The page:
As I work with a client helping her organize and clean out her home office, I keep saying, “If you love it, let’s use it and interact with it!”
Everyone has an area in their lives like this; she isn’t the only one! You are saving the things you have deemed special until the right moment to use them. The most common one is fine china, only used for special occasions. If you look hard enough around your house, you’ll also see where you have done this.
I’m not saying this is good or bad. I want you to understand that the moment is now to use the things you cherish. You are alive. You are in this moment, so use what you love.
I have a vase that I absolutely cherish. If anything were to ever happen to it, I would sob, like an ugly cry sob. I would be heartbroken. My childhood private singing teacher gave it to me as a wedding gift for my first marriage. I adored this woman and looked up to her. I wanted to emulate her style and way of living. She gave me guidance beyond voice lessons, for which I will forever be thankful. This case represents her love for me. She gave me the vase three months before the wedding because she was diagnosed with brain cancer and was unsure of whether she would make it to the wedding. She didn’t. Knowing that she was the one who picked out this vase for me meant so much.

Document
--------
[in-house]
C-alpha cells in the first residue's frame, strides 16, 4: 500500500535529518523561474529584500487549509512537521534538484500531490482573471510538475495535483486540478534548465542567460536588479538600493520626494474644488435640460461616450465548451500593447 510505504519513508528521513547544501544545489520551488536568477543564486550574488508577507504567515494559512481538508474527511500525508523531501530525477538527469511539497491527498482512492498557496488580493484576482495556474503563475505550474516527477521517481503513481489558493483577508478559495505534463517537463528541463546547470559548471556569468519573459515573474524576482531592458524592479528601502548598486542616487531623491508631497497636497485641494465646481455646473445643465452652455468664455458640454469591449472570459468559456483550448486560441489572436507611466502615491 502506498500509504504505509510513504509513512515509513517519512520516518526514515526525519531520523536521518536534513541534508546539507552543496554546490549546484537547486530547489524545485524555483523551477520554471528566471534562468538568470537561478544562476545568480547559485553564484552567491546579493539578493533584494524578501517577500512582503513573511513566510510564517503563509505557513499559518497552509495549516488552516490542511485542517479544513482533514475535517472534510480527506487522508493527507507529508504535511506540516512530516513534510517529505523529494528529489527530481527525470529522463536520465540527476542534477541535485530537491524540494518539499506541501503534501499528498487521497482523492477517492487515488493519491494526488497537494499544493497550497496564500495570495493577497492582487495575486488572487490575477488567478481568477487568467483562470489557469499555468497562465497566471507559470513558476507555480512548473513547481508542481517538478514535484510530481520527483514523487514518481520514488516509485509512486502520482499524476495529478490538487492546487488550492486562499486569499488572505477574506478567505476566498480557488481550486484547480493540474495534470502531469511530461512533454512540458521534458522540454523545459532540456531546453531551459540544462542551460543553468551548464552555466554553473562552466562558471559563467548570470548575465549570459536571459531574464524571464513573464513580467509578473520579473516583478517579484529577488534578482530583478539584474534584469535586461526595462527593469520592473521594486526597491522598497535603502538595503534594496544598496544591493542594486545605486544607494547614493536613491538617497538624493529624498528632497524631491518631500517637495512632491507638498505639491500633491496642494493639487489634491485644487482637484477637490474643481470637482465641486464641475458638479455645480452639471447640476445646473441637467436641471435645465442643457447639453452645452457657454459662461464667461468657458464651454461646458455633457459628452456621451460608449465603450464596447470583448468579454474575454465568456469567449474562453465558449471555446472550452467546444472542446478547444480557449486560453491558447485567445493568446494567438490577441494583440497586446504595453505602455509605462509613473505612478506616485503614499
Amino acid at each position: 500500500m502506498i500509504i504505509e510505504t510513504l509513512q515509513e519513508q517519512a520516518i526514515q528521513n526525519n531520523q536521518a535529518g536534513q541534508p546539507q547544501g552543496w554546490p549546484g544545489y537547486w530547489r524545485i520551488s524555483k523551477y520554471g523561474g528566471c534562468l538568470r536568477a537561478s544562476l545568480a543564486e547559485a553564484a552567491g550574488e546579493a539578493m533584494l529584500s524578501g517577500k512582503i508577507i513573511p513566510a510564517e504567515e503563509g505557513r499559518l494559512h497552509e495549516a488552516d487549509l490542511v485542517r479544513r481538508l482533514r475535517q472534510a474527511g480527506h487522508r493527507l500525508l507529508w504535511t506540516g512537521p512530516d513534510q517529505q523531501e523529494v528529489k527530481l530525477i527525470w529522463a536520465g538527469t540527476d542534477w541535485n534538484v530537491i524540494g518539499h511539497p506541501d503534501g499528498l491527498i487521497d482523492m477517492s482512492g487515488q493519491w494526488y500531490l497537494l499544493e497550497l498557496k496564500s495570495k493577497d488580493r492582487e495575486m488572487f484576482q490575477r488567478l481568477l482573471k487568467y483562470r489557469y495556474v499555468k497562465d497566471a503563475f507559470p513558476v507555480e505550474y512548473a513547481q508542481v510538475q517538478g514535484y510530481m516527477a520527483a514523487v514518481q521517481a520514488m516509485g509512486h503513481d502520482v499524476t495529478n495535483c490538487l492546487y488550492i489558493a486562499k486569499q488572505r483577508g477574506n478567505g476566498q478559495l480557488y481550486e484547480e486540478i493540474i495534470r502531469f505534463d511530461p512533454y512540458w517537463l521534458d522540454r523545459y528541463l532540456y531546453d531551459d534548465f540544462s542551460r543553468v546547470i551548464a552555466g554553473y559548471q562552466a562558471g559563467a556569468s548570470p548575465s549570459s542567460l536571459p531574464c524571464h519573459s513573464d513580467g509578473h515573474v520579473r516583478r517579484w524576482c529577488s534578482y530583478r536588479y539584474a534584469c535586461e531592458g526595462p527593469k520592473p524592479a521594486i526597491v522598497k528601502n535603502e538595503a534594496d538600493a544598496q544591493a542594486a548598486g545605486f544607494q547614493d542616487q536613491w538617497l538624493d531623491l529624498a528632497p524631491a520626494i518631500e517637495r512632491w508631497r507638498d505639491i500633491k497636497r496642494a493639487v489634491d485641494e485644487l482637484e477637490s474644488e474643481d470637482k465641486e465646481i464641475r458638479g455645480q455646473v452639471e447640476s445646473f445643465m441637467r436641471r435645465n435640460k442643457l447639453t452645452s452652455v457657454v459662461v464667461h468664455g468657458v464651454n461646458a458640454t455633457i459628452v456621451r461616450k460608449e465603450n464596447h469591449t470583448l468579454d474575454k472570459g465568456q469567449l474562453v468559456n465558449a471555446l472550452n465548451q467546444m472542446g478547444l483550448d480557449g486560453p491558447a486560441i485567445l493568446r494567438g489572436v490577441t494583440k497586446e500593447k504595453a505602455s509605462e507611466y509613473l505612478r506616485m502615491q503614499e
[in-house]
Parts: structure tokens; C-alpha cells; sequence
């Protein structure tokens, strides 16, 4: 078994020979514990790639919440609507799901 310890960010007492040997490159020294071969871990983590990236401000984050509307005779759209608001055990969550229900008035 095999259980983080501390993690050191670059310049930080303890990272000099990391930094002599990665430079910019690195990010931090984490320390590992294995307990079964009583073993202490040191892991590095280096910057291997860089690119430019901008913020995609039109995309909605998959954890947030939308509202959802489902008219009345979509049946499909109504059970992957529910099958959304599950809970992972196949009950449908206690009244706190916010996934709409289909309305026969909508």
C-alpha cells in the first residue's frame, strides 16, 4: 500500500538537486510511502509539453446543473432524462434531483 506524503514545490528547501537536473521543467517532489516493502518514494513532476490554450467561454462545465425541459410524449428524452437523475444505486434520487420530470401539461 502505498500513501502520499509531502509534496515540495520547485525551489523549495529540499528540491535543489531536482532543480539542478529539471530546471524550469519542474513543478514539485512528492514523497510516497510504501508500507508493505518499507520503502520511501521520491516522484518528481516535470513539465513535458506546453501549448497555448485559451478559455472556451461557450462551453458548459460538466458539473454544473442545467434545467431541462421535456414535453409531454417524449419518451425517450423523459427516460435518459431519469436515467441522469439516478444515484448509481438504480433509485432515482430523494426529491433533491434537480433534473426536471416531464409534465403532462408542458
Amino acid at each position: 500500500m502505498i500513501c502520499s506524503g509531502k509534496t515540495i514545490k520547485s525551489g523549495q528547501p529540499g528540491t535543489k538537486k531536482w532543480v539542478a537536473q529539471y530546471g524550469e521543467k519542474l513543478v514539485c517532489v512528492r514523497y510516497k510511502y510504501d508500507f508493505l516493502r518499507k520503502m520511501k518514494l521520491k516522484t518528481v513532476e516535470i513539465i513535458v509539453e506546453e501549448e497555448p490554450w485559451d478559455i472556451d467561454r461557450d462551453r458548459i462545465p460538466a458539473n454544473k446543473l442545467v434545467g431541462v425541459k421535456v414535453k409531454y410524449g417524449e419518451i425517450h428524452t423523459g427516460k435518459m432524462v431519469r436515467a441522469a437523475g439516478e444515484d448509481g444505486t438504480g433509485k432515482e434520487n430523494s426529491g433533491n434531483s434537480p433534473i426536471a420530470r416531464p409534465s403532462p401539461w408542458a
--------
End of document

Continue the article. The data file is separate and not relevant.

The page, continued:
For a very long time, it was one of the most expensive things I owned and the nicest. I was scared to use it for fear of it breaking. What it represents in my mind is my singing teacher and her love for me, but in reality, it’s a large crystal vase. If I use it and make it a part of my home, I show the people in my life that I cherish it and that it is special.
My children know the story of the vase, but their memories will be so different. They might recall the stories I tend to tell as I pull it out of the kitchen cupboard about my voice teacher and childhood. But in truth, they will most likely remember it as the vase mom always put flowers in when she received fresh flowers. And that is why it will be memorable and will live on.
So rather than storing the memories of your relatives in boxes in the attic, use those artifacts in your daily life. Use the pottery that your husband made to store office supplies and your grandmother’s knitting basket to hold your mail. Use the things you genuinely cherish, and interact with them so that when people come into your home, they can see what you hold dear.
PS- We will discuss the purging of things later because not everything you own can be “special.” Some things need to go. 🙂